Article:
There is some evidence that heavy, long-term use of cannabis could have a negative effect on our memory and thinking. Much more research needs to be done to tease apart any potential benefits and drawbacks.

It is also worth noting that many of these studies have involved a particular component of cannabis in isolation. Even if one component is found to influence dementia risk, it doesn’t necessarily mean that taking cannabis would have the same effect.

There is also a large amount of variation in the levels of THC and CBD oil in different strains of the plant so the effects could depend on the type of cannabis used.

Has Alzheimer’s Society ever funded research into cannabis and dementia?

Alzheimer’s Society has never funded research into cannabis and dementia risk, or into cannabis as a potential treatment for dementia symptoms.

This is because we have not received any high-quality applications from researchers intending to investigate these issues.

If we received a high-quality application into cannabis and dementia from a researcher based at a UK university, research institute or NHS trust, then we would certainly consider this for funding.

Currently there is no evidence to show that cannabis or cannabis oil (CBD oil) can stop, reverse or prevent dementia.

Impact of cannabidiol on the acute memory and psychotomimetic effects of smoked cannabis: naturalistic study: naturalistic study [corrected]

Affiliation

  • 1 Clinical Psychopharmacology Unit, University College London, Gower St, London WC1E 6BT, UK.
  • PMID: 20884951
  • DOI: 10.1192/bjp.bp.110.077503

Impact of cannabidiol on the acute memory and psychotomimetic effects of smoked cannabis: naturalistic study: naturalistic study [corrected]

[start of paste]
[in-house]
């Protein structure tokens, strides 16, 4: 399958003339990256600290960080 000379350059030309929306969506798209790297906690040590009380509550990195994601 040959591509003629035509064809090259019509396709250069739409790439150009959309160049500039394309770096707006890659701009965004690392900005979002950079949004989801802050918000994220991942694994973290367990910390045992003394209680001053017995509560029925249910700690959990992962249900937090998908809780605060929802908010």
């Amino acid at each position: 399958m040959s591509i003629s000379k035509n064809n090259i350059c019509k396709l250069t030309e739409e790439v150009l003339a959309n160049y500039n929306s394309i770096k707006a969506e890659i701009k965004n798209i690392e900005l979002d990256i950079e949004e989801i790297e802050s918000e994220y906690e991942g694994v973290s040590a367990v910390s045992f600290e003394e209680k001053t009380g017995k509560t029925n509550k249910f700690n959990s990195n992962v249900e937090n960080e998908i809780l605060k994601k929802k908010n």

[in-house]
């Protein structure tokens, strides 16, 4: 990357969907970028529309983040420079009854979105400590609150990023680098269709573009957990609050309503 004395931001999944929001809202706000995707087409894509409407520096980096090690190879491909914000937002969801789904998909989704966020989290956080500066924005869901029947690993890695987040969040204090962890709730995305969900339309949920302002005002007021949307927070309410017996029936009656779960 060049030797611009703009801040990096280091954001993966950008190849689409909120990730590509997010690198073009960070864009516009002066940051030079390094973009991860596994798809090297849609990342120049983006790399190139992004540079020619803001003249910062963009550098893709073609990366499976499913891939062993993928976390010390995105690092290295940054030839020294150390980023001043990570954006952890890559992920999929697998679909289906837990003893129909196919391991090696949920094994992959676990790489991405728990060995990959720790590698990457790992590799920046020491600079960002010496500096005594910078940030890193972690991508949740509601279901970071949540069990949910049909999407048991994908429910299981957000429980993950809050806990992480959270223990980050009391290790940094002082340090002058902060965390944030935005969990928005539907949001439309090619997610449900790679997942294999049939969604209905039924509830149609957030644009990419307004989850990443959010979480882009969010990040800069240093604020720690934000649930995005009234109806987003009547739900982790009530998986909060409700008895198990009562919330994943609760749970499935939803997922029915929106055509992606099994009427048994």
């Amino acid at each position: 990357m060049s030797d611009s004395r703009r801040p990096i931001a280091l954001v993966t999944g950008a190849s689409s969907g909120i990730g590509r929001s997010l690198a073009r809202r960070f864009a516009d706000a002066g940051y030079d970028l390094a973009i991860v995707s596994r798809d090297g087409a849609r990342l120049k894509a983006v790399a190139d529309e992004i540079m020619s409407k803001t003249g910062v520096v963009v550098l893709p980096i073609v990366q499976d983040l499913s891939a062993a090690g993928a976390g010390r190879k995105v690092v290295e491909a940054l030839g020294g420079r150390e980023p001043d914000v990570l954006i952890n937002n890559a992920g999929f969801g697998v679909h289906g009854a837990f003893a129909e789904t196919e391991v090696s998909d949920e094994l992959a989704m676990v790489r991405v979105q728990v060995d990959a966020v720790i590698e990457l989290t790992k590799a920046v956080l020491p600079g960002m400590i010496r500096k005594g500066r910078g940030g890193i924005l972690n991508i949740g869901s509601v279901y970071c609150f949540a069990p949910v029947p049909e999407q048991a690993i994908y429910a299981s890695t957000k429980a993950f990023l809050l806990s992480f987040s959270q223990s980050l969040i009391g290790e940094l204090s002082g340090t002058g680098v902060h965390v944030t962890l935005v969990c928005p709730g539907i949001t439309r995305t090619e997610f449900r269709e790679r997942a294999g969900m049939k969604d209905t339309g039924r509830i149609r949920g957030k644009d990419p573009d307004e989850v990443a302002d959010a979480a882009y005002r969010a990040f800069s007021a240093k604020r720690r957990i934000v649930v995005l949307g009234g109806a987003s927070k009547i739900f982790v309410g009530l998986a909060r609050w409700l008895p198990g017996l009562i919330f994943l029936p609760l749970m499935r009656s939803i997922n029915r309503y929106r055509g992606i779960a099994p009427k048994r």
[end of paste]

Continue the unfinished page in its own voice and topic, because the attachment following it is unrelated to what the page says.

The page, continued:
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Authors

Affiliation

  • 1 Clinical Psychopharmacology Unit, University College London, Gower St, London WC1E 6BT, UK.
  • PMID: 20884951
  • DOI: 10.1192/bjp.bp.110.077503

Erratum in

  • Br J Psychiatry. 2010 Nov;197:416

Abstract

Background: The two main constituents of cannabis, cannabidiol and Δ(9)-tetrahydrocannabinol (THC), have opposing effects both pharmacologically and behaviourally when administered in the laboratory. Street cannabis is known to contain varying levels of each cannabinoid.

Aims: To study how the varying levels of cannabidiol and THC have an impact on the acute effects of the drug in naturalistic settings.

Method: Cannabis users (n = 134) were tested 7 days apart on measures of memory and psychotomimetic symptoms, once while they were drug free and once while acutely intoxicated by their own chosen smoked cannabis. Using an unprecedented methodology, a sample of cannabis (as well as saliva) was collected from each user and analysed for levels of cannabinoids. On the basis of highest and lowest cannabidiol content of cannabis, two groups of individuals were directly compared.

Results: Groups did not differ in the THC content of the cannabis they smoked. Unlike the marked impairment in prose recall of individuals who smoked cannabis low in cannabidiol, participants smoking cannabis high in cannabidiol showed no memory impairment. Cannabidiol content did not affect psychotomimetic symptoms, which were elevated in both groups when intoxicated.

Conclusions: The antagonistic effects of cannabidiol at the CB(1) receptor are probably responsible for its profile in smoked cannabis, attenuating the memory-impairing effects of THC. In terms of harm reduction, users should be made aware of the higher risk of memory impairment associated with smoking low-cannabidiol strains of cannabis like ‘skunk’ and encouraged to use strains containing higher levels of cannabidiol.

The antagonistic effects of cannabidiol at the CB(1) receptor are probably responsible for its profile in smoked cannabis, attenuating the memory-impairing effects of THC. In terms of harm reduction, users should be made aware of the higher risk of memory impairment associated with smoking low-canna …